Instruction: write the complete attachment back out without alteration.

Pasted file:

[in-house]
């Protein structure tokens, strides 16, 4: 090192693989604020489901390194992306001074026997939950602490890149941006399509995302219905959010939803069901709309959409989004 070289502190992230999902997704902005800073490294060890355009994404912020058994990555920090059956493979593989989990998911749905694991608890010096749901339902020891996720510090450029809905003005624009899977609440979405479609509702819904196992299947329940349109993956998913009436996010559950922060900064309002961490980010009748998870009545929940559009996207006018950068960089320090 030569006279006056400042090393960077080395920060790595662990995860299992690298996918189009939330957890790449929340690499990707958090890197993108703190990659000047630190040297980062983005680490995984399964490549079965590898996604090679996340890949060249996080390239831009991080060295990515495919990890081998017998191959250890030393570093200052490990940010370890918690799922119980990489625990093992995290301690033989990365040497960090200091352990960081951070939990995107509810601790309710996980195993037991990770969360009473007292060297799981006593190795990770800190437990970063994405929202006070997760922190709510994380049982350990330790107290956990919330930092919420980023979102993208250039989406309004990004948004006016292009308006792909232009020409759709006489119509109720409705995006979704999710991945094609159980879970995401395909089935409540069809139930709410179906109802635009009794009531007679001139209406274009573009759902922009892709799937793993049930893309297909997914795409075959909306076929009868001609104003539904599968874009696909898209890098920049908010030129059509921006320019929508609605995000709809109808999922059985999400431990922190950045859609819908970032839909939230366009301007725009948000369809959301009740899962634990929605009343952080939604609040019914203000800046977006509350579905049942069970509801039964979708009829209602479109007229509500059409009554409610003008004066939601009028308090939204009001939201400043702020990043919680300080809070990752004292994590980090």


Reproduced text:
[in-house]
């Protein structure tokens, strides 16, 4: 090192693989604020489901390194992306001074026997939950602490890149941006399509995302219905959010939803069901709309959409989004 070289502190992230999902997704902005800073490294060890355009994404912020058994990555920090059956493979593989989990998911749905694991608890010096749901339902020891996720510090450029809905003005624009899977609440979405479609509702819904196992299947329940349109993956998913009436996010559950922060900064309002961490980010009748998870009545929940559009996207006018950068960089320090 030569006279006056400042090393960077080395920060790595662990995860299992690298996918189009939330957890790449929340690499990707958090890197993108703190990659000047630190040297980062983005680490995984399964490549079965590898996604090679996340890949060249996080390239831009991080060295990515495919990890081998017998191959250890030393570093200052490990940010370890918690799922119980990489625990093992995290301690033989990365040497960090200091352990960081951070939990995107509810601790309710996980195993037991990770969360009473007292060297799981006593190795990770800190437990970063994405929202006070997760922190709510994380049982350990330790107290956990919330930092919420980023979102993208250039989406309004990004948004006016292009308006792909232009020409759709006489119509109720409705995006979704999710991945094609159980879970995401395909089935409540069809139930709410179906109802635009009794009531007679001139209406274009573009759902922009892709799937793993049930893309297909997914795409075959909306076929009868001609104003539904599968874009696909898209890098920049908010030129059509921006320019929508609605995000709809109808999922059985999400431990922190950045859609819908970032839909939230366009301007725009948000369809959301009740899962634990929605009343952080939604609040019914203000800046977006509350579905049942069970509801039964979708009829209602479109007229509500059409009554409610003008004066939601009028308090939204009001939201400043702020990043919680300080809070990752004292994590980090």